This would represent a 5.6 per cent increase in our total spending on domestic energy, bringing the annual cost up to £37.7bn, and resulting in a £75 a year rise per average household. That’s £11 more than the Brexiteers have promised removing VAT would reduce bills by. 

This is a rough estimate – and adjustments would have to be made to account for the varying exchange rates of the countries we trade with, as well as the proportion of the energy imports that are allocated to domestic use – but it makes a start at holding Johnson and Gove’s latest figures to account.

Here are five other ways in which leaving the EU could risk soaring energy prices:

We would have less control over EU energy policy

A new report from Chatham House argues that the deeply integrated nature of the UK’s energy system means that we couldn’t simply switch-off the  relationship with the EU. “It would be neither possible nor desirable to ‘unplug’ the UK from Europe’s energy networks,” they argue. “A degree of continued adherence to EU market, environmental and governance rules would be inevitable.”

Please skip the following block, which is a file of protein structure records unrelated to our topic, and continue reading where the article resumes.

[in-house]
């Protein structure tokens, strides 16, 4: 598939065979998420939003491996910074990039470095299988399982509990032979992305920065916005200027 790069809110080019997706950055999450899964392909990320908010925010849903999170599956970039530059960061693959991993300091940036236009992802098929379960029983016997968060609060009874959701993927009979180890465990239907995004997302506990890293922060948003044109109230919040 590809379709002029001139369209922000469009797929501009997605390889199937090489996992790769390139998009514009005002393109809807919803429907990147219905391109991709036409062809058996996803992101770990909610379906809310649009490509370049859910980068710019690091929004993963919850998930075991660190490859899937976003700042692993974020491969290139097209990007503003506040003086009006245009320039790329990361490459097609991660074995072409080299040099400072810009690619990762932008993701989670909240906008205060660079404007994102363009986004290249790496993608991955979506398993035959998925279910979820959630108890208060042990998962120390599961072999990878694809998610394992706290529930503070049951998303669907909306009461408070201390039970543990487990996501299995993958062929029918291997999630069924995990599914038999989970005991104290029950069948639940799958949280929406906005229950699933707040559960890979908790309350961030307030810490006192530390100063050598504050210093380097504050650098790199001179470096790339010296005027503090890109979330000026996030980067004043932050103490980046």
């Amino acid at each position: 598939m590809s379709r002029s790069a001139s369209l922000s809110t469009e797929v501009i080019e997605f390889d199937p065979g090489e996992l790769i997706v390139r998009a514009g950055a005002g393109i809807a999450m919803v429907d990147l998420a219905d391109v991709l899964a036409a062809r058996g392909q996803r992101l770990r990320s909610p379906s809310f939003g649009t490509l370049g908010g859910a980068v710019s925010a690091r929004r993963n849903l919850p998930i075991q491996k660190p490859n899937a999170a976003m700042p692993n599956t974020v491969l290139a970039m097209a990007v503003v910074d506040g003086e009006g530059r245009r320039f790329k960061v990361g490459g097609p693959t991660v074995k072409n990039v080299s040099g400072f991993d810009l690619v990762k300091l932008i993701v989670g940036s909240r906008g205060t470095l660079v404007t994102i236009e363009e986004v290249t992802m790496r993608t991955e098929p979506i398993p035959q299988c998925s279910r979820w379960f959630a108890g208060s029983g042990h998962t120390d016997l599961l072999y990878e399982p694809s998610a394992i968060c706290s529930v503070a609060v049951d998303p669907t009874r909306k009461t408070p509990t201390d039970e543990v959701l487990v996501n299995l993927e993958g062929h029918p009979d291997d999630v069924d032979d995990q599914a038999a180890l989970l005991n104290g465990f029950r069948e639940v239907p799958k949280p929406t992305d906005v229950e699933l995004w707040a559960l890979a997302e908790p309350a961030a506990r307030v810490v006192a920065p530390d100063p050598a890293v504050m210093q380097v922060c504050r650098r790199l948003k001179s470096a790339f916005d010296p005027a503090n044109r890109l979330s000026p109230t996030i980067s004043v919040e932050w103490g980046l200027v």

Exclusion from Europe’s Internal Energy Market could have a long-term negative impact

Secretary of State for Energy and Climate Change Amber Rudd said that a Brexit was likely to produce an “electric shock” for UK energy customers – with costs spiralling upwards “by at least half a billion pounds a year”. This claim was based on Vivid Economic’s report for the National Grid, which warned that if Britain was excluded from the IEM, the potential impact “could be up to £500m per year by the early 2020s”.

Brexit could make our energy supply less secure

Rudd has also stressed  the risks to energy security that a vote to Leave could entail. In a speech made last Thursday, she pointed her finger particularly in the direction of Vladamir Putin and his ability to bloc gas supplies to the UK: “As a bloc of 500 million people we have the power to force Putin’s hand. We can coordinate our response to a crisis.”